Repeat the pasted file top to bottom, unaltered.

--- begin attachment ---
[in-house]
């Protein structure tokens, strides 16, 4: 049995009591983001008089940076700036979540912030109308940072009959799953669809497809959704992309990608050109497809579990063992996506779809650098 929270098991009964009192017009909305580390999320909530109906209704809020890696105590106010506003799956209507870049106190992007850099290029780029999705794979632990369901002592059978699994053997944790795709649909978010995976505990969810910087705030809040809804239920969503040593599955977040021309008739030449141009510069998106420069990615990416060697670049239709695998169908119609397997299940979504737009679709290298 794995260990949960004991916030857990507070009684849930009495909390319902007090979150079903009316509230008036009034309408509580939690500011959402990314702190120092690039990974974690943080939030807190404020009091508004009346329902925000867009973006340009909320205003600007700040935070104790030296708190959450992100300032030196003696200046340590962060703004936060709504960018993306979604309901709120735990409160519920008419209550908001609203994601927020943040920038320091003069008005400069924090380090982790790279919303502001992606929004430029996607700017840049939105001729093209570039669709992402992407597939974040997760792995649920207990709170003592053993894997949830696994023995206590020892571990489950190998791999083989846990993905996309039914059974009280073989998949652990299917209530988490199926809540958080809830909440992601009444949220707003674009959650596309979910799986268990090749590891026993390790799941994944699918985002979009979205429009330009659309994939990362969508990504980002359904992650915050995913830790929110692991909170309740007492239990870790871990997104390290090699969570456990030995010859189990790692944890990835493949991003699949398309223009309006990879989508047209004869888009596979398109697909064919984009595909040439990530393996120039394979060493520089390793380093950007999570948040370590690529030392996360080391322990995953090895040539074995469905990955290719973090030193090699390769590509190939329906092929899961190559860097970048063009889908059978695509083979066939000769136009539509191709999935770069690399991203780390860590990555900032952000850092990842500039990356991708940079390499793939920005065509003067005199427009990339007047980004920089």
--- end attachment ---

[in-house]
């Protein structure tokens, strides 16, 4: 049995009591983001008089940076700036979540912030109308940072009959799953669809497809959704992309990608050109497809579990063992996506779809650098 929270098991009964009192017009909305580390999320909530109906209704809020890696105590106010506003799956209507870049106190992007850099290029780029999705794979632990369901002592059978699994053997944790795709649909978010995976505990969810910087705030809040809804239920969503040593599955977040021309008739030449141009510069998106420069990615990416060697670049239709695998169908119609397997299940979504737009679709290298 794995260990949960004991916030857990507070009684849930009495909390319902007090979150079903009316509230008036009034309408509580939690500011959402990314702190120092690039990974974690943080939030807190404020009091508004009346329902925000867009973006340009909320205003600007700040935070104790030296708190959450992100300032030196003696200046340590962060703004936060709504960018993306979604309901709120735990409160519920008419209550908001609203994601927020943040920038320091003069008005400069924090380090982790790279919303502001992606929004430029996607700017840049939105001729093209570039669709992402992407597939974040997760792995649920207990709170003592053993894997949830696994023995206590020892571990489950190998791999083989846990993905996309039914059974009280073989998949652990299917209530988490199926809540958080809830909440992601009444949220707003674009959650596309979910799986268990090749590891026993390790799941994944699918985002979009979205429009330009659309994939990362969508990504980002359904992650915050995913830790929110692991909170309740007492239990870790871990997104390290090699969570456990030995010859189990790692944890990835493949991003699949398309223009309006990879989508047209004869888009596979398109697909064919984009595909040439990530393996120039394979060493520089390793380093950007999570948040370590690529030392996360080391322990995953090895040539074995469905990955290719973090030193090699390769590509190939329906092929899961190559860097970048063009889908059978695509083979066939000769136009539509191709999935770069690399991203780390860590990555900032952000850092990842500039990356991708940079390499793939920005065509003067005199427009990339007047980004920089």